POP Goes Taste

‘It’s funny the way things change’ -Andy Warhol

On Tuesday 27 October, CCW Professor Malcolm Quinn will present ‘POP Goes Taste’ at Good Taste/Bad Taste?  at the Royal Institute of British Architects (RIBA). Taste is how we fit ourselves into the world. Whether in art, architecture, literature, music or home furnishings, one’s choices are social signifiers. In 18th century England, Palladian architecture told others about your wealth, class and status, today your phone or what TV show you watch does the same. Taste is free, yet incredibly prescribed, codified and enforced and we are all pushed and pulled by it. RIBA is hosting an evening exploring taste, manners, trend setters and pace makers. From Ken Russell’s film Pop Goes the Easel (1962) to the recent decision of Playboy magazine to to stop publishing pictures of fully naked women, ‘POP Goes Taste’ explores Pop Art and its shifting cultural motifs, taste boundaries and new frontiers.

Quinn says, ‘Since the eighteenth century, we’ve all been in thrall to a fantasy about taste.  The fantasy is that a sense of taste and discrimination can allow us to live within commercial society while being able trust ourselves first before we trust the brands, products and services that surround us.  This fantasy has been supported by mass media, liberal governments, art schools and universities as long as the narrow gap between the museum and the gift shop, between the editorial and the advertorial, could be sustained.  However, that gap is shrinking and as it shrinks, the form of this fantasy is more clearly revealed.   At RIBA, I’m going to talk about how this fantasy about the power of taste discrimination in the world of commerce was supported and defined by Playboy and Pop Art in the fifties and sixties.  I will end with some comments on art after Pop, to show how a sense of taste can vanish without us even noticing it has gone.’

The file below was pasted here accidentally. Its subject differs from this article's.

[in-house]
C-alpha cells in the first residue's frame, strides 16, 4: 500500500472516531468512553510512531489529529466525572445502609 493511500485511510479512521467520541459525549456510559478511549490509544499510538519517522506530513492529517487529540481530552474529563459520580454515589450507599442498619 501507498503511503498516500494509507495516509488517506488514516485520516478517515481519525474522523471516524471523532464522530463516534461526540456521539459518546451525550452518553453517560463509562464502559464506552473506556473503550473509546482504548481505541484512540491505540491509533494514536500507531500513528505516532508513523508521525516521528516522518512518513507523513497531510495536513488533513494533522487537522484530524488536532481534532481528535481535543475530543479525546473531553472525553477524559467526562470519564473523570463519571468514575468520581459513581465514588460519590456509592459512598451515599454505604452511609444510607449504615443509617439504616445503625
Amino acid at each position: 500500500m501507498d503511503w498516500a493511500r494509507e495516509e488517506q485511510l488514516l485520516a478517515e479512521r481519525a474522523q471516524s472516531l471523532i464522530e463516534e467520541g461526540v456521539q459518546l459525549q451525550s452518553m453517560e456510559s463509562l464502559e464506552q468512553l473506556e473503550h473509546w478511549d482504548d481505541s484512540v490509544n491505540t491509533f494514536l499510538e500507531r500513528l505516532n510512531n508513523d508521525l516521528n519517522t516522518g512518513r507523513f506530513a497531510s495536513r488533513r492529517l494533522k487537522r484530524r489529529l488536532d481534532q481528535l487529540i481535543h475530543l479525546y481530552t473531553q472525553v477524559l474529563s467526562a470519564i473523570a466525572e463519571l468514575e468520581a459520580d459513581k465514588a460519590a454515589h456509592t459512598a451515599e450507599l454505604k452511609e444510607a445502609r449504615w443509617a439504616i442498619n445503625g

IMAGE: Town Hall, Borgoricco, Padua, Italy, by Aldo Rossi, completed 1983

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